It’s not going away, but it’s getting smaller. For most of us, there’s less and less need for a desktop tower, with all of its wires, separate keyboard, mouse and monitor. Even for those of us who still use an external monitor, think about the size difference between a 20” flat panel and an old 20” CRT! And the more that can be accomplished wirelessly and over the network, the fewer wires, ports, hubs and adapters we need.
Remember those huge stacks of A/V components that people used to brag about? The dual cassette deck? The gargantuan 300-disc CD changer? They’re almost gone. All you really need for a nice A/V setup right now is a big TV, a small Blu-Ray player, a receiver and speakers. All the other functionality has converged and digitized. There’s more of that to come as well.
Expect that big tray full of remote controls to go away and be replaced with downloadable control templates for your smartphone or iPad. Blu-Ray has already converged with next-gen gaming consoles, and HD-streaming will reduce its importance as well. Speakers keep shrinking and getting thinner, and cables are consolidating or disappearing altogether. Look at the newer HDMI standard. One thin cable carrying a high quality video and multichannel audio signal, replacing what used to be a bundle of 5 cables.
At the same time, we can do more and more with less equipment. We can watch in HD and 3D. We can pause, rewind and record anything we want instantly. We can schedule our recordings from across the world. We can stream on-demand and catch up on entire seasons of shows we missed. We can even bounce our own media around the living room with ease, from computer to TV screen, from iPad to stereo.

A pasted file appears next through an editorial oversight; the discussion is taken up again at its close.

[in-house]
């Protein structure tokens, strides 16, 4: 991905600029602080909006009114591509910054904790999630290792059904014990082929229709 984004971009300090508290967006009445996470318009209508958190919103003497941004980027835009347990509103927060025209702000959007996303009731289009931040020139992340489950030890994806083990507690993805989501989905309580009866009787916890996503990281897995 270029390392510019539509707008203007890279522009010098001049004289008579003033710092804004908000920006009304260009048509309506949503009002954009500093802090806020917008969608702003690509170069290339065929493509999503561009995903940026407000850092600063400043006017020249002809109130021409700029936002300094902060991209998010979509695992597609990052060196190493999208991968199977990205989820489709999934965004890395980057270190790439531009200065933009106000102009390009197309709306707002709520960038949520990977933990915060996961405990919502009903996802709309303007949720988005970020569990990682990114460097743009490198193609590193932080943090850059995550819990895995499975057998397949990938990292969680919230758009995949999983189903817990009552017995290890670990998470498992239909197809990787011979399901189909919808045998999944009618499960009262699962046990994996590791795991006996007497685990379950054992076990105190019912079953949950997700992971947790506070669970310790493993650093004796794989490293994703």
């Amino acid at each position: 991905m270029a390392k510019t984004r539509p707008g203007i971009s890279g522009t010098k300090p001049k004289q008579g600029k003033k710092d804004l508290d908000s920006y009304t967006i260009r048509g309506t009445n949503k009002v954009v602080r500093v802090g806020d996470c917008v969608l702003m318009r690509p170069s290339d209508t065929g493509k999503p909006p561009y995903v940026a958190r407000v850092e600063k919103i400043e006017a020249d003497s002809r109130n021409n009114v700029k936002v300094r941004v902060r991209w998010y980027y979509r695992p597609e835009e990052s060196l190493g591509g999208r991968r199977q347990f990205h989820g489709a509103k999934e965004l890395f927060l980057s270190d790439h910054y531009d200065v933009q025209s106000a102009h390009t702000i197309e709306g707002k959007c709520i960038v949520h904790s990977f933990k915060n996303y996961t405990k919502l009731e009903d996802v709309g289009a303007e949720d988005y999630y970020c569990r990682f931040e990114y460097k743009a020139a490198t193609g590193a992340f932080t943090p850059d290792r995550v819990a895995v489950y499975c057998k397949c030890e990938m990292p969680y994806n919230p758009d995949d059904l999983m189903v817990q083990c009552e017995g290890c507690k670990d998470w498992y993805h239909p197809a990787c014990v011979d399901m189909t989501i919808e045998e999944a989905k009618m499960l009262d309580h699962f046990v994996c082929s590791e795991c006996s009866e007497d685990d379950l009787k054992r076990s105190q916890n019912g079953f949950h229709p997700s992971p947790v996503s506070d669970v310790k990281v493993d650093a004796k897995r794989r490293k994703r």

Bills and Personal Documents
The “paperless” future is taking its sweet time getting here, but the combination of online billpay, rising snail-mail costs, and the “green” movement have given it a big jolt over the few years. As we all get more comfortable with eco-friendly documentation, those big home filing cabinets will disappear, along with the piles of paper on our desks, coffee tables and kitchen counters. We’re also gaining the benefits of desktop search, so we can let the massive brains of our computers sort through everything to find that one bill from last July, rather than having to dig through our piles of paper.